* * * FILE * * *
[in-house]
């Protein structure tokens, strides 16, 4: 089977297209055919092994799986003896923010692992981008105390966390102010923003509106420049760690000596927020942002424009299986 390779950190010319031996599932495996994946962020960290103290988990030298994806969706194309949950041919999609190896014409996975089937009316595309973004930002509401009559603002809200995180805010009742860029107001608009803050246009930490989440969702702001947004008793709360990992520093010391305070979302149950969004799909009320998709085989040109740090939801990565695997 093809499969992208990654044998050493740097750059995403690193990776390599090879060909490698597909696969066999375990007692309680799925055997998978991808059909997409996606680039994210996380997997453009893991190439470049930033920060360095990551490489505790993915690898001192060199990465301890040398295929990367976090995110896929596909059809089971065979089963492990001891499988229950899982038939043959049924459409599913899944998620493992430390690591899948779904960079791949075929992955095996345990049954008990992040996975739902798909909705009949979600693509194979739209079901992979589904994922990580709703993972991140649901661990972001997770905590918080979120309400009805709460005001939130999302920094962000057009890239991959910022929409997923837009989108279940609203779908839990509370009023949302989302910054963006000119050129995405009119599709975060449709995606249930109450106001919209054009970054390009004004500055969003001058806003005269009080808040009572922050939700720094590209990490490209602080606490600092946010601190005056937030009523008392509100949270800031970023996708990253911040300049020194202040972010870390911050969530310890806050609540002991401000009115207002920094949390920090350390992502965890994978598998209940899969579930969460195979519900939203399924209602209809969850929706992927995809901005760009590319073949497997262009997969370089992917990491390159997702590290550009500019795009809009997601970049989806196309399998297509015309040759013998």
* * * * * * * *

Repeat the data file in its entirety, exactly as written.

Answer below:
[in-house]
């Protein structure tokens, strides 16, 4: 089977297209055919092994799986003896923010692992981008105390966390102010923003509106420049760690000596927020942002424009299986 390779950190010319031996599932495996994946962020960290103290988990030298994806969706194309949950041919999609190896014409996975089937009316595309973004930002509401009559603002809200995180805010009742860029107001608009803050246009930490989440969702702001947004008793709360990992520093010391305070979302149950969004799909009320998709085989040109740090939801990565695997 093809499969992208990654044998050493740097750059995403690193990776390599090879060909490698597909696969066999375990007692309680799925055997998978991808059909997409996606680039994210996380997997453009893991190439470049930033920060360095990551490489505790993915690898001192060199990465301890040398295929990367976090995110896929596909059809089971065979089963492990001891499988229950899982038939043959049924459409599913899944998620493992430390690591899948779904960079791949075929992955095996345990049954008990992040996975739902798909909705009949979600693509194979739209079901992979589904994922990580709703993972991140649901661990972001997770905590918080979120309400009805709460005001939130999302920094962000057009890239991959910022929409997923837009989108279940609203779908839990509370009023949302989302910054963006000119050129995405009119599709975060449709995606249930109450106001919209054009970054390009004004500055969003001058806003005269009080808040009572922050939700720094590209990490490209602080606490600092946010601190005056937030009523008392509100949270800031970023996708990253911040300049020194202040972010870390911050969530310890806050609540002991401000009115207002920094949390920090350390992502965890994978598998209940899969579930969460195979519900939203399924209602209809969850929706992927995809901005760009590319073949497997262009997969370089992917990491390159997702590290550009500019795009809009997601970049989806196309399998297509015309040759013998």